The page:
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International Programs News & Views Volume 2

May 1997 

USDA SCIENTIFIC COOPERATION EXCHANGE PROGRAMS

Purpose

The USDA Scientific Cooperation Program provides financial support for international cooperation in research efforts that benefit U.S. agriculture and forestry.  The Program promotes international cooperation on economically and environmentally sustainable agricultural and forestry systems to help secure safe and adequate food supplies.  Mutual benefit is attained through a variety of activities, from short-term exchange visits of U.S. and foreign scientists to longer-term collaborative research.  The Program supports cooperation between American and foreign researchers on projects directed at potential threats to U.S. agriculture and forestry, development of new technologies, and enhancement of  trade in foreign markets.

Who Can Participate

Scientists submitting proposals must be affiliated with a U.S. university, federal or state agency, or private non-profit organization.  U.S. scientists may collaborate with an appropriate research institution in any country with which the U.S. has diplomatic relations.

Program Administration

The Program is administered by the Research and Scientific Exchanges Division (RSED) of the Foreign Agricultural Service/International Cooperation and  Development (FAS/ICD).  The Natural Resources Conservation Service (NRCS) International Programs Division (IPD) manages the participation of NRCS employees in the Program.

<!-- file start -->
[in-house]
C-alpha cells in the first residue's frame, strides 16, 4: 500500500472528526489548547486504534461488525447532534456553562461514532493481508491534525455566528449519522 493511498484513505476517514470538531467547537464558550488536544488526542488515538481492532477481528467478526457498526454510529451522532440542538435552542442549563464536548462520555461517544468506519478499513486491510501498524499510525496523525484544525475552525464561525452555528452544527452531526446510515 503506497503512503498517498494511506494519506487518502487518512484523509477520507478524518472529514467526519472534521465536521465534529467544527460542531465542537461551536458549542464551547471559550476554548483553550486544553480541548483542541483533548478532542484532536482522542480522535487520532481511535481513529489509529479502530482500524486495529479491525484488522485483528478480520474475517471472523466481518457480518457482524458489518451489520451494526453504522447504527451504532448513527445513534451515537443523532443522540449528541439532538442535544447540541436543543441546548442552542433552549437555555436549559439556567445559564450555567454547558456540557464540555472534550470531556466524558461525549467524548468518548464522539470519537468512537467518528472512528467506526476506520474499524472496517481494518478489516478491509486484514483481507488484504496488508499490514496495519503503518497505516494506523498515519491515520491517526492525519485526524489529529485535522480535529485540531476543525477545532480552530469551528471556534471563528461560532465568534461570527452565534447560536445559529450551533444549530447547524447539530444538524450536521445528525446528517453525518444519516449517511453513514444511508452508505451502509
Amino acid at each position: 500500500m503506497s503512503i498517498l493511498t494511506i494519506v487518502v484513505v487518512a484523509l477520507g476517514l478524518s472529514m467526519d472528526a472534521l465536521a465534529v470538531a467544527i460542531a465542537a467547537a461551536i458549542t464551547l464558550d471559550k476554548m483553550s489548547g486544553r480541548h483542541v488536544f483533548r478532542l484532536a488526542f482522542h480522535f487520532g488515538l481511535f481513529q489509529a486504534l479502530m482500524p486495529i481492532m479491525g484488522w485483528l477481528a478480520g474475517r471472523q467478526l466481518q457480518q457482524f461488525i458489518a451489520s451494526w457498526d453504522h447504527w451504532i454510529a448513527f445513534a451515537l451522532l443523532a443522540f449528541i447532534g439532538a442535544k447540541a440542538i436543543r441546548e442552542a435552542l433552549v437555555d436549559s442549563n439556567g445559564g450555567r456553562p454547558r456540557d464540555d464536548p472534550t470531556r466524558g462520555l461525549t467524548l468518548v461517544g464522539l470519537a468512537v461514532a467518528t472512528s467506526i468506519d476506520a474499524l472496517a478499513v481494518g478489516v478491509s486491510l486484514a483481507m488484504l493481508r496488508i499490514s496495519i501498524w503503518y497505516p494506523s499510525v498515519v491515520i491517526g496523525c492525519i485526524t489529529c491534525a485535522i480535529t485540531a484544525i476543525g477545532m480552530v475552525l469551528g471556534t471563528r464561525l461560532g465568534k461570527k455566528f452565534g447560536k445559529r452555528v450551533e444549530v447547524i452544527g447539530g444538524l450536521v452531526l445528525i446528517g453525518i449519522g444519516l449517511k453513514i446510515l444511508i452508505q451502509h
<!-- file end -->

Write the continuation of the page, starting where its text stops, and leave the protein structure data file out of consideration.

Target Areas

The current high priority areas in agriculture and forestry:
 • New Food and Fiber Crops, and New Uses
 • Preservation and Characterization of Plant and Animal Germplasm
 • Techniques for Minimizing Use of Agricultural Chemicals
 • Agricultural Waste Management Strategies and Applications
 • Sustaining/Managing Fragile or Threatened Ecosystems
 • International Impacts on Domestic
  Agriculture and Forestry

Selection Criteria

Projects will be selected according to how well they meet the following:
 • Benefits to U.S. Agriculture and Forestry
 • Technical Merit
 • Clarity of Objectives
 • Feasibility of Work Plan
 • Qualifications of Staff

All proposals submitted under both programs must conform to established guidelines, which are available from NRCS/IPD, and must have supervisory clearance.  Guidelines are also available on Internet at www.reeusda.gov/whatnew/fas.htm.  Submit the original proposal with authorized signatures.  For research proposals, also submit the narrative on a 3.5” diskette (ASCII Text).

Send to:

Herby Bloodworth
USDA, NRCS, 5601 Sunnyside Ave.
Room 1-2108, Stop Code: 5477
Beltsville, MD 20705
Telephone: (301) 504-2270;
Fax: (301) 540-0382;
Email: herby.bloodworth@wdc.usda.gov

Author and Editor:  Gail C. Roane (retired), International Programs Division